1) The French consistently got more Action Points, so could go first in each segment, giving them what we might think of as having the initiative. 

2) There was a fairly high incidence of several turns ending early (die roll), so the Prussians did not get as much opportunity to develop their attack as they might have …. had they had luckier dice! 

3) The French artillery was ruthless. The French typically had better artillery and more Action Points on each turn, so were generally firing first and consistently disordered the Prussian centre, who then had to spend a lot of time and effort (Action Points) trying to rally.

There was a brief moment of panic in the French lines when the Prussian cavalry broke through at the top of the map, but the deployment of the Old Guard pretty much closed that down, though it did cost the French 2 victory points to do it.

At the end of play, the Prussians had only captured 3 hexes of Plancenoit, giving them 3 VP’s, plus a further 4 VP’s due to the French releasing the Young and Old Guard divisions. So a grand total of 7 VP’s results in the Prussians claiming a Minor Loss! That is probably a fair assessment.

There are just 4 pages of rules to this game, though it does have some nuances, which meant it took a turn or two for me to get back into it (I last played in January), but the opening counter density is low, making it easier to get back into the game.

I will have a go at building up a figure game for the action by Hacke and Hillier’s brigades as mentioned above and perhaps use it to give my Eagles at Quatre Bras rules a test drive. If it works out, I will put up a post here.

As always, thanks for checking in.

Resource Section.

A detailed look at the game system in an earlier post. LINK

My sister webspace COMMANDERS is being re-configured to showcase various figure and boardgame systems that I am enjoying and give a flavour of where current ongoing projects are up to. Link.


  1. Excellent looking game and report Norm. Sounds like it would be worth another play through to see if the Prussians can get luckier.
    I guess it would be hard for the Prussians to get a breakthrough major victory if the French can just release the guard to close any holes in the line.

  2. Hi Ben, yes tough one for the Prussians. I played again last night face-to-face and the Prussians suffered a loss. Interestingly they did seriously maul the Old Guard and I think the victory points should have recognised that.

  3. Nice looking battle Norm, I think the challenge with all battles around the 100 days with hindsight the french often win as they react earlier to the various threats ?

  4. Hi Matt, I like this game because it shines a light on a neglected (in boardgames) part of the battlefield and I think the game does a fairly good job of dealing with the dynamics. It gets around the hindsight aspect by having a narrow order of battle and the release of the Young / Old Guard is the plausible shift of troops that Napoleon might need to protect his right.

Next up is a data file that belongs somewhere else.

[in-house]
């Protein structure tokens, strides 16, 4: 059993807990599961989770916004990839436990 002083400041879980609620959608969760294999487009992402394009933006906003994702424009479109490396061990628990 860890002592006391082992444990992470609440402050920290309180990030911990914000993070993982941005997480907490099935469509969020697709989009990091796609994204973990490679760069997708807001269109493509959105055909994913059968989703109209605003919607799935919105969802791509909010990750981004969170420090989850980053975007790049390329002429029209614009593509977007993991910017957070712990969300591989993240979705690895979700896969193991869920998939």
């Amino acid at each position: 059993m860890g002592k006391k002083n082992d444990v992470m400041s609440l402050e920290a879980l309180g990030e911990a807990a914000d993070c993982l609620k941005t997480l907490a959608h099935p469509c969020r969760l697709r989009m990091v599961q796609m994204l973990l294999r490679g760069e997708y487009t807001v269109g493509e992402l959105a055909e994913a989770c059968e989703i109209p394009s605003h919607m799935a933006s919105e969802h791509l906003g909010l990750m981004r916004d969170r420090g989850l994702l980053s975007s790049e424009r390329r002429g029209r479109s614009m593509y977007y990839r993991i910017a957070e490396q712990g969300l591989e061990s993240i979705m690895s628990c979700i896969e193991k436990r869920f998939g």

I do think that the French should suffer bigger penalties (VP’s) for bringing in the guard, especially the old guard, because it denies their presence against Wellington and it reflects Prussian success. In the game it is pretty much worth the cost to the French to bring the guard in, as it closes down the Prussian attack. I just think we need to see more peril to the French for doing that, particularly in losses to the Old Guard.

  5. Norm, I really like this game having bought it after seeing your earlier post. I fully agree regarding the use of the Guard - it almost seems worth the points. I had considered doubling the cost for the Old Guard and see what impact that has. I have to admit in my first game it was the Prussians who won the majority of the activation rolls which really put the French under a lot of pressure, the Prussians kept drifting to their left and to Plancenoit and eventually succeeded in a victory.
    Really interested in the transfer to table

  6. Hi Graham, Interested to see that you got a Prussian victory, I really like the game, it does some clever things for its 4 pages of rules, though they do need a careful read to pick out all of the nuance. I will run it again while it is out, before putting it away.

  7. I’m glad that I am immune to temptations for hex and counter games otherwise you’re blog would cost me too much money. I like the small board and the limited OOB and clear objective. 😀

  8. Hi Stew, that’s okay, I fear that this year I have spend much of Graham’s wargame budget for him :-)

    I have accumulated a number of small foot print games that are really useful for small space playing, vacations and with easy access (no stretching) for anyone with mobility difficulties.

  9. Nice to see this in action again and as always, I like the idea of transferring part of the action to the table. With these games I feel they would work best run as a campaign, so that the French cannot over commit early (ditto the Prussians), especially with the Guard, as they might not then be OK for the further battles that followed.

  10. Hi Steve, yes, I think several boardgame designs run Waterloo as the main event and that the Prussian arrival seems an added sideshow. By the big focus on Plancenoit, it does put the Prussians centre stage for a refreshing change.